What Is Stall Speed of an Aircraft?
Aircraft are designed to fly in the air and to do this, they must maintain lift at a certain angle in the atmosphere. If they fly above the limit at which they should, their lift will decrease and cause what is known as a stall. Thus an aircraft that stalls is no longer maintaining lift. This makes the aircraft’s altitude decrease as it is being pulled down by gravity. Pilots can get the stall under control but most of it requires certain techniques. This article will discuss what the stall speed of aircraft is.
What is Stall Speed in Aviation?
The Stall Speed of an aircraft is the slowest speed an aircraft can fly to maintain level height. To maintain the same lift, the aircraft has to “tilt” its wings to an angle. The angle of attack is the angle at which oncoming airflow meets the wings. But if the aircraft finds itself in a position where the wings have been tilted too far, the air that flushes against the top part of the wings is pulled away and the aircraft will lose its lift. This is what is known as the stall speed.
When the aircraft has increased speed, the fast air moving against the wings will prevent the aircraft from falling to the ground.
If the speed is low, airflow to its wing may become lacking, and the aircraft will be unable to lift. Hence what is known as an aircraft stall.
You should know that different aircraft have varying stall speeds. So what factors influence stall speed? Let us get to find out below.
Factors Affecting Stall Speed
Several factors affect the stall speed of an aircraft, but for brevity, we shall highlight just a few.
Weight will change the speed when a stall occurs, but it does not have anything to do with the angle of attack at which the wing will stall.
Flying at a higher speed in turbulent conditions may affect the rate at which the wing will stall.
- Wing Contamination
The contamination of the wings with ice, snow, frost, and rime is also a factor that can affect the stall speed of an aircraft.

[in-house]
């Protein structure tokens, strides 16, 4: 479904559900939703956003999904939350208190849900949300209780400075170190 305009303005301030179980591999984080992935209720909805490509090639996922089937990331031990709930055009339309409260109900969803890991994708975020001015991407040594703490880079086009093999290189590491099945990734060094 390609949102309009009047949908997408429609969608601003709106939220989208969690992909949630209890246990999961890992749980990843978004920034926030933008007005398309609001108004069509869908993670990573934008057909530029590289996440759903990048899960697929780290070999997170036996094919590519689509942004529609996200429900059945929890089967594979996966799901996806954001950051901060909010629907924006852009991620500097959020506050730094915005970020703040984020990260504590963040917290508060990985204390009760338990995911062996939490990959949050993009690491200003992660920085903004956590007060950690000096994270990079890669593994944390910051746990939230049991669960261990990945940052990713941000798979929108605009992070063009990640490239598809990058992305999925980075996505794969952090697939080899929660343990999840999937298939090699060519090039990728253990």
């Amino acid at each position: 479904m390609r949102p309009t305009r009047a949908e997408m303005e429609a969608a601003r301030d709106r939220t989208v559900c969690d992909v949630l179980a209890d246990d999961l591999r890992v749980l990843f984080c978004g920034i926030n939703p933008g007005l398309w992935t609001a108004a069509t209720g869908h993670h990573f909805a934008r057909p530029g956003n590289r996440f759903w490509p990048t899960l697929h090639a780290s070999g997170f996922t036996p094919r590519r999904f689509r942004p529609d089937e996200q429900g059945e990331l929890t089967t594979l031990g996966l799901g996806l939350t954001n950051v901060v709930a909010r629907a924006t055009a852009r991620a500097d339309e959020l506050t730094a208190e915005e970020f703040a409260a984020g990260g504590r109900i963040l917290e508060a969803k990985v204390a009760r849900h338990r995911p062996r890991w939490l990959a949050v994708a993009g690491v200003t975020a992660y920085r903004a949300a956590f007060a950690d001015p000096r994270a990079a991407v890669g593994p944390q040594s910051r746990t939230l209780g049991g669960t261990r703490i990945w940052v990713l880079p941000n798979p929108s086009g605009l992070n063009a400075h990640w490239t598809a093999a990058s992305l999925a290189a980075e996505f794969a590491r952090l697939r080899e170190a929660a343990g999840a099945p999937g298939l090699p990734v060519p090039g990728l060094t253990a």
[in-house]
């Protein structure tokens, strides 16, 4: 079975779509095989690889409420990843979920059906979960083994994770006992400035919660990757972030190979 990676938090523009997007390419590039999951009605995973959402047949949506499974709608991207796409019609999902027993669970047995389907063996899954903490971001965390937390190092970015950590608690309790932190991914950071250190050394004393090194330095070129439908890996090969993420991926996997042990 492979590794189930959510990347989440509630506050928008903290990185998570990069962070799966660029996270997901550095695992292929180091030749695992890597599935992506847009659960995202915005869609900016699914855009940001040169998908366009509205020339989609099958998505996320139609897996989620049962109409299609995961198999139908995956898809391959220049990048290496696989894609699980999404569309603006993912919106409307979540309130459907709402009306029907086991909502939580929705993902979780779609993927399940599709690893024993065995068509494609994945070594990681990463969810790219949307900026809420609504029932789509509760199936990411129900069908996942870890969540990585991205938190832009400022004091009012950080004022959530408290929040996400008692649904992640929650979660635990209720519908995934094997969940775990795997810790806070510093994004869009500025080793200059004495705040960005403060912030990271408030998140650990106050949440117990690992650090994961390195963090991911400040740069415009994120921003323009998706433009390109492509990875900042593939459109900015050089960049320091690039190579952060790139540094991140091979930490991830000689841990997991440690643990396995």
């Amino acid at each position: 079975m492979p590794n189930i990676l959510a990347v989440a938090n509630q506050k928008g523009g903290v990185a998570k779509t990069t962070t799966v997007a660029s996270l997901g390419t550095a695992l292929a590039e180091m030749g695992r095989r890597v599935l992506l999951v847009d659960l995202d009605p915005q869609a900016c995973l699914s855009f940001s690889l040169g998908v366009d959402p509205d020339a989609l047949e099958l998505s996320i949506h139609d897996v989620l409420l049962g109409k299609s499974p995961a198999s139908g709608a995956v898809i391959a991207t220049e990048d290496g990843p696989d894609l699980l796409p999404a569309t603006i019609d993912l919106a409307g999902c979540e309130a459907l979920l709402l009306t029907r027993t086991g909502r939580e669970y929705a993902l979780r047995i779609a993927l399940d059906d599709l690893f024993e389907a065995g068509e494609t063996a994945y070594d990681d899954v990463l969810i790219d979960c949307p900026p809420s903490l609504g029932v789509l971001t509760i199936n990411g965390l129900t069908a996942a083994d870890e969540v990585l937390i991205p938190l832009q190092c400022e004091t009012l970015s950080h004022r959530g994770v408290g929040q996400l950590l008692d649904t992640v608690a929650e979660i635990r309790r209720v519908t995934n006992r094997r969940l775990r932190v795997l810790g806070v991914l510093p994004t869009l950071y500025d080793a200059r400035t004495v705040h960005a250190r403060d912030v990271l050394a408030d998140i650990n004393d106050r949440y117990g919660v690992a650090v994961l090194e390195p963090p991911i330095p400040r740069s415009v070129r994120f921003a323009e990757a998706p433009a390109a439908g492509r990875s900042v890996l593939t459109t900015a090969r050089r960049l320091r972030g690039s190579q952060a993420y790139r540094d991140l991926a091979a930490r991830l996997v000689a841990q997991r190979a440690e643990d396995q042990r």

Other factors include:
- Power and climb
- Load factors, etc.
Whatever the factor that affects a stall, aircraft must fly at a higher speed than their stall speed to maintain lift.
What is the Stall Speed of an F35?
The F-35 stall speed depends on the configuration of the jet, but normally can vary between 100knots and 200knots.
What is the stall speed of a B737?
The stall speed for a B737 is around 110 knots. But this stall speed depends on several factors, which include aircraft weight and flap configuration.
The B737 has a Flap 30 configuration but can do a Flap 40. However, to prolong service life, a B737 does a Flap 30 to reduce flap load.
When the B737 is about to land, the touchdown speed (Vref) can vary based on wings, selected flap settings, and landing weight. The Approach speed (Vapp) can be varied by air control.
In general, the touchdown speed can be 1.3x multiple of the B737 stall speed, which is enough provision for safety. In addition, 5-10 knots may be added for wind conditions.
All these taken into account may increase the stall speed of a B737 in the range of 130 to 150 knots.
What is the stall speed of 747?
The stall speed of a 747 is 138 knots.
The stall speed of a 747 depends on a lot of factors:
What is the minimum weight of the 747 in question:
Is the weight of the 747 empty or loaded? Is it loaded to half capacity? It is noted that any aircraft can fly so long as its lift speed generated by the wings is equal to or exceeds the 747 weight.
What is the flight configuration?
Under this factor, we try to ask whether the flap is extended and how far out it is.
What is the angle of attack?
If there is a far pitch from the aircraft, the air will be unable to get over the upper surface of the wing and affect the lift.
Thus, all of these are put into account to determine the lifting force of the 747.
Based on engineering opinions. if the 747 goes twice as fast, the speed will increase by four times.
It all comes back to the lifting force generated by the 747’s wings. The lift equation used by engineers says that when you go twice as fast, the lift increases by four times and four times your airspeed means sixteen times your lift, and so on.
In conclusion, we have discussed the stall speed in aviation. Then the article took the light of some aircraft to determine their stall speeds. It is noteworthy that different factors affect the numbers discussed here, as well as how the stall speeds are gauged. Thus, all these factors only helped us to provide the average stall speeds of these aircraft.